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Lauren describes her handsome partner as a “total dude”


in the barn. “He’s very chill and very appreciative of all the amenities of civilized life, probably because he was pretty feral until he was seven and lived in the field with his best friend Ronald. To ride and train, he’s a totally different beast: long story short he’s fairly untrainable, he can be quite pony- ish, but he’s incredibly smart and I learned to ask him, not tell him. I think that’s something that just works for us since I’ve had him from the start. I’m not sure what kind of horse he would be if our partnership hadn’t started from the very beginning. He’s actually been very suspicious and would defi- nitely be a conspiracy theorist if he was a human.” “I’ve always believed in him because he’s got that gritty


mentality, especially cross country, and he’s an amazing athlete. It’s just been the slow progression of building expe- rience and tools. Dressage has always been mentally his


Marilyn Little (Frederick, MD) and RF Scandalous, a 13-year- old Oldenburg mare (Carry Gold x Richardia/Lario) owned by Jacqueline Mars and Phoebe and Michael Manders.


The WEG will not be Marilyn’s first team experience: she won team and individual gold at the Pan Am Games in Toronto in 2015 riding RF Scandalous. However the WEG will be the pair’s first global championship. Marilyn imported her mare, bred by Horst Bührmann


in Germany, in August of 2014. Nicknamed “Kitty” for her cat-like qualities, she had competed more than 25 times in Germany but was still green at the upper levels. The pair has made a quick ascent to the top of the sport, especially domi- nating the dressage and show jumping phases. At the 2018 Land Rover Kentucky Three-Day Event, the


pair took the lead after dressage but added eight time faults on cross country to finish third overall with a clear show jumping round, cementing their place on the WEG team. Marilyn has competed extensively in Grand Prix show jumping and her skill over big, technical courses is certainly an asset to the team. In the run-up to the WEG she won the $132,000 Horseware Ireland Grand Prix CSI3* riding Karen O’Connor’s Clearwater, giving herself mileage in the stadium at the WEG venue. “There is no greater honor for an athlete than being


named to a team to represent your country,” Marilyn says. “In horse sports, the incredible amount of support and commit- ment from the owners, sponsors, trainers and the group of people around each horse and rider that have the privilege of carrying their country’s flag on their saddle pad is truly stag- gering to comprehend, though perhaps appropriate given the size of such a dream!” “I am very fortunate Kitty has been a partner for a very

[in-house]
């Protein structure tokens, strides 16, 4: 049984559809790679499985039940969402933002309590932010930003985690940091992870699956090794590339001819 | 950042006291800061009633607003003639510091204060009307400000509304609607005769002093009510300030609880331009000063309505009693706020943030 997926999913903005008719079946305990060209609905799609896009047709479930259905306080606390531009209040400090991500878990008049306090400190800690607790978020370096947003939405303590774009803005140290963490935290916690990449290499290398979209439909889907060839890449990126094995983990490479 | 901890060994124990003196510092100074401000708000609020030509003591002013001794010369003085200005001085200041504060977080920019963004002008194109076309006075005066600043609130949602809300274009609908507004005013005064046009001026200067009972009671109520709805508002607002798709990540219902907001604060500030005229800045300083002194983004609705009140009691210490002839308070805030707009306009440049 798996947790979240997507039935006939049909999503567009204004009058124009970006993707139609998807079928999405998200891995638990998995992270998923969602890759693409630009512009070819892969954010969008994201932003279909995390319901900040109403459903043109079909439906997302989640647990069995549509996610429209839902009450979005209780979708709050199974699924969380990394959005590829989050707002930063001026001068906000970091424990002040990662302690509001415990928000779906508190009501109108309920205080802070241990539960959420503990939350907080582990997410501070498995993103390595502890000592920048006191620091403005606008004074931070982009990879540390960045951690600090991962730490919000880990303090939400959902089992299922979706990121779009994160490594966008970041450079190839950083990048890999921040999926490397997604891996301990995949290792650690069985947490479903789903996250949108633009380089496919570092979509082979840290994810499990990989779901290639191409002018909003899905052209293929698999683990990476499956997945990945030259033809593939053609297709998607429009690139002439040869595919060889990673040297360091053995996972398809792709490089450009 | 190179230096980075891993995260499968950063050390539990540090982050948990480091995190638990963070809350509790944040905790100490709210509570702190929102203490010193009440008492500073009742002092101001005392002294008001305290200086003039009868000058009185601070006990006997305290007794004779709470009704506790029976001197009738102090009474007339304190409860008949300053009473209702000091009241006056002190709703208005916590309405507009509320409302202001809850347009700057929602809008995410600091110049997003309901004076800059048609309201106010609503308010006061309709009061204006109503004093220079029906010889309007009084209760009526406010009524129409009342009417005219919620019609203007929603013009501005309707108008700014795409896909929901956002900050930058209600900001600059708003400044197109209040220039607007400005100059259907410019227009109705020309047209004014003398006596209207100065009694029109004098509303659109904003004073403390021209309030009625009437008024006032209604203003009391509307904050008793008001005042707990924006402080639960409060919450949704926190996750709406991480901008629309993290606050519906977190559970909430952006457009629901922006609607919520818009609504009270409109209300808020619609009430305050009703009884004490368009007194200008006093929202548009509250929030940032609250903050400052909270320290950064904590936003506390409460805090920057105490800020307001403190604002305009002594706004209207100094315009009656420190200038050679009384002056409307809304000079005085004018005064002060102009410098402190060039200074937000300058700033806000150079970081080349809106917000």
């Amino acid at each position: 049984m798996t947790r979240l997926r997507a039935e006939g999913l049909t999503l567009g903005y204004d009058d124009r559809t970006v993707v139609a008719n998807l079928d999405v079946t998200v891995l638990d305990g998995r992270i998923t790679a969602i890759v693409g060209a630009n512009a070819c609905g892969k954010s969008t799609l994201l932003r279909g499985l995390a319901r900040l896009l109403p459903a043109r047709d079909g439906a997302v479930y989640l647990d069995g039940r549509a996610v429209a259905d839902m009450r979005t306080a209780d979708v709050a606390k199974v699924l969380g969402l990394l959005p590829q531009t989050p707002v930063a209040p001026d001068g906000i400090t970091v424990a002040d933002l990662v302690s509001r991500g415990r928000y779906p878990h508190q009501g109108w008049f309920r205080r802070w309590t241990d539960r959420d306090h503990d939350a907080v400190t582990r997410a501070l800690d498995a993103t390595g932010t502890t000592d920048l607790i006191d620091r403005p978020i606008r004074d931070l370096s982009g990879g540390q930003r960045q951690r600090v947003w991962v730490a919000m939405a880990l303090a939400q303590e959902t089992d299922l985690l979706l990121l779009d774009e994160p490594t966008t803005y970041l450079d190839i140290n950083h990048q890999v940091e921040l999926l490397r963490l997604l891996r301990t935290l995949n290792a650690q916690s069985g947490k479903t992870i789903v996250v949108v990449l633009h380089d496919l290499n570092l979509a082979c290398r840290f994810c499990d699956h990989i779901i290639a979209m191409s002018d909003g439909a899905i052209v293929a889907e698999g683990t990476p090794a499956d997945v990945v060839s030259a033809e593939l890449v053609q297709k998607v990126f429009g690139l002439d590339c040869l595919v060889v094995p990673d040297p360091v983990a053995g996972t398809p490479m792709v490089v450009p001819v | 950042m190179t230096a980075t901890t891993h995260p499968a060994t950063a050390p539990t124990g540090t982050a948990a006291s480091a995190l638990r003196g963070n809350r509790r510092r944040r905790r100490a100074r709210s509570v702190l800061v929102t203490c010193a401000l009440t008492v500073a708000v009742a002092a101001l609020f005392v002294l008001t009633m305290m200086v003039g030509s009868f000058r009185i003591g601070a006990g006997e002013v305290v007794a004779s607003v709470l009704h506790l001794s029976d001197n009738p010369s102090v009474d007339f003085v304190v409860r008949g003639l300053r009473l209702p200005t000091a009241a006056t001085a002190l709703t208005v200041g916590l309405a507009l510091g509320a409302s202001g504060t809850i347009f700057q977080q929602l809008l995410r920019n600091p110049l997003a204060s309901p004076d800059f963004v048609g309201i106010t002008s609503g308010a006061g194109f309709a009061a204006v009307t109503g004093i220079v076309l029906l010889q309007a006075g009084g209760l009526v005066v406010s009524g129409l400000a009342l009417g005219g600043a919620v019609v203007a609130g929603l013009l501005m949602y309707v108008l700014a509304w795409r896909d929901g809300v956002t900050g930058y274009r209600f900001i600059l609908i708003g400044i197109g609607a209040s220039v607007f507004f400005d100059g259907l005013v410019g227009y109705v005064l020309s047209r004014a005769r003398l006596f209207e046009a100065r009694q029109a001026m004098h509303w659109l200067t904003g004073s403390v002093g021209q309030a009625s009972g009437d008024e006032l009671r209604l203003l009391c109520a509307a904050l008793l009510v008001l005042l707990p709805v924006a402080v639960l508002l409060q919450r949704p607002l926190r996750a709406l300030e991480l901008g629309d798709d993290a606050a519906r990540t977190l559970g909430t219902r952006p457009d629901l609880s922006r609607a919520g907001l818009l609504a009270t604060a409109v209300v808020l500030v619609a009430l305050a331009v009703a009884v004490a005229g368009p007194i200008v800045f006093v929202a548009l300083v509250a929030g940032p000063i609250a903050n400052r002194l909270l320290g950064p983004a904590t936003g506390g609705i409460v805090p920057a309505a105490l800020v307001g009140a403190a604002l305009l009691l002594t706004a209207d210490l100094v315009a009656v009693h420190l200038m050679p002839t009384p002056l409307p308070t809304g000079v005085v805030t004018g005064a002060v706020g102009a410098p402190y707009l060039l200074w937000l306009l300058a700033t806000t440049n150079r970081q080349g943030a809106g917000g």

long time, and that we know each other very well,” she continues. “She is perhaps the most intelligent horse I have ever worked with—a real character—and is a truly fierce competitor who has a wonderful sense of ‘the moment.’ These are invaluable qualities in a championship horse,


18 September/October 2018


Marilyn Little and RF Scandalous at the Land Rover Kentucky 4* where the pair were in first place after dressage, ending in third place overall.


because you can count on them to give you their best when it counts.” “Kitty is that partner for me, but she is also a real friend with whom I have spent years developing the trusting rela- tionship that has been our foundation for success. When she arrived to my stable, she was a bit of a lone wolf—only look- ing out for herself, skeptical, slightly neurotic and incredibly opinionated! She is still extremely opinionated—and often- times notoriously difficult if your agenda doesn’t match hers, but luckily my program made sense to her and gave her confidence to overcome the fears that led some (including Kitty herself at times) to believe she was unlikely to make it as a high performance eventer. After a short time, positive expe- riences became like-mindedness, and from that grew a trust- ing partnership.” Marilyn says one of the greatest challenges leading up to


the Kentucky four-star was preparing for the event from their winter base in Wellington, Florida, where there are no hills.


weakest phase; I’m just getting him to a place in his training and strength to where he can enjoy it. He’s always loved the challenge of jumping,” she continues. “I think it’s a benefit to all of us that the [WEG selection]


list was put out so far in advance because now we can focus on our horses peaking at the right moment and not trying to prove ourselves. The key is to peak at the right time and not burn out too soon, and also not to change our programs in the lead up. Horses and athletes thrive on routine and the worst thing you can do is throw everything out the window for a championship.” “The great thing for our country is that it was an incred- ibly close fight for the team, and I don’t envy the selectors at all. Everyone on the alternate list is not only ready to step up as a team member but also to be competitive on their own on the WEG stage,” Lauren concludes. v


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